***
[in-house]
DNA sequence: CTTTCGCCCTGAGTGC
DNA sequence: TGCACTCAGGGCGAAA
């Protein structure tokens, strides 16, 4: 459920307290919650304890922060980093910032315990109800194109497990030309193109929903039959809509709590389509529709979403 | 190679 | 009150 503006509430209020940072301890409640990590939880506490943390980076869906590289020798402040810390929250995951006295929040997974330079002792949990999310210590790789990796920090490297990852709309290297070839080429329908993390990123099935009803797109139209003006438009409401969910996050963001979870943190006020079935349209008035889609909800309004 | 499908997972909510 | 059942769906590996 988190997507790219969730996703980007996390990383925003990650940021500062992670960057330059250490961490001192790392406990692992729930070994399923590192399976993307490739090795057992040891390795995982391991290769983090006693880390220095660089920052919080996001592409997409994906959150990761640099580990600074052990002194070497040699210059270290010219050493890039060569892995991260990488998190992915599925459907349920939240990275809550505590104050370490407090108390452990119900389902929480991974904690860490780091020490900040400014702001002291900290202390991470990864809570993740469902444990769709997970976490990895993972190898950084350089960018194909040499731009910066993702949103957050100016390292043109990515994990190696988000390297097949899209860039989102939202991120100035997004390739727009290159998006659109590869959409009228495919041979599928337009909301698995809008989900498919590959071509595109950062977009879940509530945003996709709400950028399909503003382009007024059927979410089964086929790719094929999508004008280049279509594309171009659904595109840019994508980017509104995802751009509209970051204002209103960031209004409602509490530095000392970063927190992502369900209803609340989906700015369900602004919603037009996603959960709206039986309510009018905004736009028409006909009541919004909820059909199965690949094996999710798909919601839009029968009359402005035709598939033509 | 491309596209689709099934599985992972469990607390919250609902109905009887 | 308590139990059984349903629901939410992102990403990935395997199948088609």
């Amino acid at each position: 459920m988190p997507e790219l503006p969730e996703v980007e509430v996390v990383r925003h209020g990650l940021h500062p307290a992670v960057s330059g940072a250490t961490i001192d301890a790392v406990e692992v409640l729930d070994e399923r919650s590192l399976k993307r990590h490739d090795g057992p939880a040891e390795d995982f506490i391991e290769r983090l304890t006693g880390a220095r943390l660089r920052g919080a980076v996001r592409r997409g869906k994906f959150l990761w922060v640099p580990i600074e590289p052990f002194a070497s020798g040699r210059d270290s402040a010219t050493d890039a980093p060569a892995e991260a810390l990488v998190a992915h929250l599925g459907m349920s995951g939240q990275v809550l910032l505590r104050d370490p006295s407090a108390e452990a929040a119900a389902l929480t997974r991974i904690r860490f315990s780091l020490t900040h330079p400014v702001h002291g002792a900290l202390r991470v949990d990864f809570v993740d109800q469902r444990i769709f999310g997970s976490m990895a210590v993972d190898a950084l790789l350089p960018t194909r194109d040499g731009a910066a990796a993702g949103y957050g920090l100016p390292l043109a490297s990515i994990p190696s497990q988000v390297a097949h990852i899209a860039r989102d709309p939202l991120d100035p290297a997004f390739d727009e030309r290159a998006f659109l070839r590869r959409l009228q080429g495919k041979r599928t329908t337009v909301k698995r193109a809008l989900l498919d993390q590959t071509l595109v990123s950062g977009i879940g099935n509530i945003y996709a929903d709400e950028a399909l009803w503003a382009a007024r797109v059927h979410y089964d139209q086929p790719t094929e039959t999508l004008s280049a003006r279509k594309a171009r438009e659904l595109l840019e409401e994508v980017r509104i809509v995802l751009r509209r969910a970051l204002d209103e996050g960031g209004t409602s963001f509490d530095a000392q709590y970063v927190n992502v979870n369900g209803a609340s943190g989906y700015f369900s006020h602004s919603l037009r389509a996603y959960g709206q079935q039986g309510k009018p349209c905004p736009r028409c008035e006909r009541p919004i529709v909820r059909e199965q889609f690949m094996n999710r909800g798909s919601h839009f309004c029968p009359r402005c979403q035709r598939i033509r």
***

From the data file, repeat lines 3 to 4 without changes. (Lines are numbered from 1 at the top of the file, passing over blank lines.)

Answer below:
DNA sequence: TGCACTCAGGGCGAAA
């Protein structure tokens, strides 16, 4: 459920307290919650304890922060980093910032315990109800194109497990030309193109929903039959809509709590389509529709979403 | 190679 | 009150 503006509430209020940072301890409640990590939880506490943390980076869906590289020798402040810390929250995951006295929040997974330079002792949990999310210590790789990796920090490297990852709309290297070839080429329908993390990123099935009803797109139209003006438009409401969910996050963001979870943190006020079935349209008035889609909800309004 | 499908997972909510 | 059942769906590996 988190997507790219969730996703980007996390990383925003990650940021500062992670960057330059250490961490001192790392406990692992729930070994399923590192399976993307490739090795057992040891390795995982391991290769983090006693880390220095660089920052919080996001592409997409994906959150990761640099580990600074052990002194070497040699210059270290010219050493890039060569892995991260990488998190992915599925459907349920939240990275809550505590104050370490407090108390452990119900389902929480991974904690860490780091020490900040400014702001002291900290202390991470990864809570993740469902444990769709997970976490990895993972190898950084350089960018194909040499731009910066993702949103957050100016390292043109990515994990190696988000390297097949899209860039989102939202991120100035997004390739727009290159998006659109590869959409009228495919041979599928337009909301698995809008989900498919590959071509595109950062977009879940509530945003996709709400950028399909503003382009007024059927979410089964086929790719094929999508004008280049279509594309171009659904595109840019994508980017509104995802751009509209970051204002209103960031209004409602509490530095000392970063927190992502369900209803609340989906700015369900602004919603037009996603959960709206039986309510009018905004736009028409006909009541919004909820059909199965690949094996999710798909919601839009029968009359402005035709598939033509 | 491309596209689709099934599985992972469990607390919250609902109905009887 | 308590139990059984349903629901939410992102990403990935395997199948088609």